Yūzō Yamamoto (山本 有三 Yamamoto Yūzō, July 27, 1887 - January 11, 1974) was a Japanese novelist and playwright. His real name was written 山本 勇造 but pronounced the same as his pen-name. He was born to a family of kimono makers in Tochigi-city, Tochigi Prefecture.
After graduating Tokyo Imperial University, in 1920 he made his literary debut with the play The Crown of Life (生命の冠, Seimei no kanmuri). Later, with the writers Kan Kikuchi and Ryūnosuke Akutagawa he helped to co-found the Japanese Writer’s Association and openly criticized Japan's wartime military government for its censorship policies.
After World War II he joined the debate on Japanese language reform, and from 1947 to 1953 he served in the National Diet as a member of the House of Councillors. He is well known for his opposition to the use of enigmatic expressions in written Japanese and his advocacy for the limited use of furigana. In 1965 he was awarded the prestigious Order of Culture.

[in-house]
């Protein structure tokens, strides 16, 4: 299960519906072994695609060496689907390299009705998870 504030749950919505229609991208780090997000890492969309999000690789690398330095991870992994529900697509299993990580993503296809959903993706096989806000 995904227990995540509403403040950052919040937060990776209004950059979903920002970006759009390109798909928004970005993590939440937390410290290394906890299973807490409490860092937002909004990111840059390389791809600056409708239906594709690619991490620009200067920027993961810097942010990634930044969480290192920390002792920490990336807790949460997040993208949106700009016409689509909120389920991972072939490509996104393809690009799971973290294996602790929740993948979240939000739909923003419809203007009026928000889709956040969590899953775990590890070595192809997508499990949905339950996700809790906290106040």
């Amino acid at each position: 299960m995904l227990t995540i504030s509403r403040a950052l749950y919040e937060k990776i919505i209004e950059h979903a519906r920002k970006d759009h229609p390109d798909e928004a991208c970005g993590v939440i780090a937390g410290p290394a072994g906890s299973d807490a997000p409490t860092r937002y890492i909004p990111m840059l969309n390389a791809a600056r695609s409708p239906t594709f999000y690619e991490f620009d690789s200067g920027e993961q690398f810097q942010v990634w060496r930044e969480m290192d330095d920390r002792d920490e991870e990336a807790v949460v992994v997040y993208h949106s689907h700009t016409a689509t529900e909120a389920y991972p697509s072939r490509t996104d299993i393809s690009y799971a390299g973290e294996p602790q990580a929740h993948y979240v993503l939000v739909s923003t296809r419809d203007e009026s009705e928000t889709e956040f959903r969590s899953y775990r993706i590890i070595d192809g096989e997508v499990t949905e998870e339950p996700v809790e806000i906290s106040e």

Yamamoto’s large European-style house in Mitaka, Tokyo, was condemned by Supreme Commander for the Allied Powers with its power of eminent domain during the occupation period from 1945 to 1953. The mansion was then used as an archive and research lab by non-profit organizations for years, until it was converted into the City of Mitaka Yūzō Yamamoto Memorial Museum in 1996. There is also a museum dedicated to him in his hometown of Tochigi-city.
- A Woman’s Life (女の一生, Onna no isshō)
- Towards the Truth (真実一路, Shinjitsu ichiro)
- The Crown of Life (生命の冠, Seimei no kanmuri) a play
- Two Women and War (戦争と二人の夫人, Sensō to futari no fujin)
- Kindred Spirits (同志の人々, Dōshi no hitobito) a play
- Waves (波, Nami)
- A Stone by the Roadside (路傍の石, Robō no ishi)
- (Japanese) Yūzō Yamamoto Memorial Museum (山本有三記念館)
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